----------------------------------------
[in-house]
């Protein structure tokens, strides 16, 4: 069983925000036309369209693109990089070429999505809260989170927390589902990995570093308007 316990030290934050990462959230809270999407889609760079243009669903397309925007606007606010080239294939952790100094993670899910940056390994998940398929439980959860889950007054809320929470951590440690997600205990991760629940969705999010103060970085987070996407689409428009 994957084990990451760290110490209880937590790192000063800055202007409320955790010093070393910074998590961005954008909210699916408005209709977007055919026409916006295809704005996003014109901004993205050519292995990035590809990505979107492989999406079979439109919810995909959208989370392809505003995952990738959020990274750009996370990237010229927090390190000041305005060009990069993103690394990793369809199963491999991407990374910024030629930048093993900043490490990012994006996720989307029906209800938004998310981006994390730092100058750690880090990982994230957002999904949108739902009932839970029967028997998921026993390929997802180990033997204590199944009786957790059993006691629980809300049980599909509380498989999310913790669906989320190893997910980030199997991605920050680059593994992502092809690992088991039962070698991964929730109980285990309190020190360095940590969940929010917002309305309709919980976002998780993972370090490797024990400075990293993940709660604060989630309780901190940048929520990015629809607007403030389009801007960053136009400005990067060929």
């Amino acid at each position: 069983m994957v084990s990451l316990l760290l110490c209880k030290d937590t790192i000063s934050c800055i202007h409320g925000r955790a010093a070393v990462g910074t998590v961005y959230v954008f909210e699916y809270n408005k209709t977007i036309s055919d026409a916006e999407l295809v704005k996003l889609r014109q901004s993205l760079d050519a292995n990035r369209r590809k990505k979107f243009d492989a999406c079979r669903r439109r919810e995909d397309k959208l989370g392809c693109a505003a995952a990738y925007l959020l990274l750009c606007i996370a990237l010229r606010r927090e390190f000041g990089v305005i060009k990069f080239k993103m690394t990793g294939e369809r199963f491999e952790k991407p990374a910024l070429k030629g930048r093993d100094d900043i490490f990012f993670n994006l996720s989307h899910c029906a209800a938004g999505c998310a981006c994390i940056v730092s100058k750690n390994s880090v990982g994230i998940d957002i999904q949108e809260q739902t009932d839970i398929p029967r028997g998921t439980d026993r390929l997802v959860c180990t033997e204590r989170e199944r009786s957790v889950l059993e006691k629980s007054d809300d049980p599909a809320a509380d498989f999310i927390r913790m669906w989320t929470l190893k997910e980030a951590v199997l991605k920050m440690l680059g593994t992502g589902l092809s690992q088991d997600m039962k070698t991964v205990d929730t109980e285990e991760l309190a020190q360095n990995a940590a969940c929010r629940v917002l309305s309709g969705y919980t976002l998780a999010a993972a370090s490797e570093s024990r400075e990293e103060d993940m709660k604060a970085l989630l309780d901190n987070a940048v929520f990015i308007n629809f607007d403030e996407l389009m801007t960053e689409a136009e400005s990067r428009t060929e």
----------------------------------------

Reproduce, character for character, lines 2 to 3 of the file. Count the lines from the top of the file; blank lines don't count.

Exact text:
């Protein structure tokens, strides 16, 4: 069983925000036309369209693109990089070429999505809260989170927390589902990995570093308007 316990030290934050990462959230809270999407889609760079243009669903397309925007606007606010080239294939952790100094993670899910940056390994998940398929439980959860889950007054809320929470951590440690997600205990991760629940969705999010103060970085987070996407689409428009 994957084990990451760290110490209880937590790192000063800055202007409320955790010093070393910074998590961005954008909210699916408005209709977007055919026409916006295809704005996003014109901004993205050519292995990035590809990505979107492989999406079979439109919810995909959208989370392809505003995952990738959020990274750009996370990237010229927090390190000041305005060009990069993103690394990793369809199963491999991407990374910024030629930048093993900043490490990012994006996720989307029906209800938004998310981006994390730092100058750690880090990982994230957002999904949108739902009932839970029967028997998921026993390929997802180990033997204590199944009786957790059993006691629980809300049980599909509380498989999310913790669906989320190893997910980030199997991605920050680059593994992502092809690992088991039962070698991964929730109980285990309190020190360095940590969940929010917002309305309709919980976002998780993972370090490797024990400075990293993940709660604060989630309780901190940048929520990015629809607007403030389009801007960053136009400005990067060929």
């Amino acid at each position: 069983m994957v084990s990451l316990l760290l110490c209880k030290d937590t790192i000063s934050c800055i202007h409320g925000r955790a010093a070393v990462g910074t998590v961005y959230v954008f909210e699916y809270n408005k209709t977007i036309s055919d026409a916006e999407l295809v704005k996003l889609r014109q901004s993205l760079d050519a292995n990035r369209r590809k990505k979107f243009d492989a999406c079979r669903r439109r919810e995909d397309k959208l989370g392809c693109a505003a995952a990738y925007l959020l990274l750009c606007i996370a990237l010229r606010r927090e390190f000041g990089v305005i060009k990069f080239k993103m690394t990793g294939e369809r199963f491999e952790k991407p990374a910024l070429k030629g930048r093993d100094d900043i490490f990012f993670n994006l996720s989307h899910c029906a209800a938004g999505c998310a981006c994390i940056v730092s100058k750690n390994s880090v990982g994230i998940d957002i999904q949108e809260q739902t009932d839970i398929p029967r028997g998921t439980d026993r390929l997802v959860c180990t033997e204590r989170e199944r009786s957790v889950l059993e006691k629980s007054d809300d049980p599909a809320a509380d498989f999310i927390r913790m669906w989320t929470l190893k997910e980030a951590v199997l991605k920050m440690l680059g593994t992502g589902l092809s690992q088991d997600m039962k070698t991964v205990d929730t109980e285990e991760l309190a020190q360095n990995a940590a969940c929010r629940v917002l309305s309709g969705y919980t976002l998780a999010a993972a370090s490797e570093s024990r400075e990293e103060d993940m709660k604060a970085l989630l309780d901190n987070a940048v929520f990015i308007n629809f607007d403030e996407l389009m801007t960053e689409a136009e400005s990067r428009t060929e």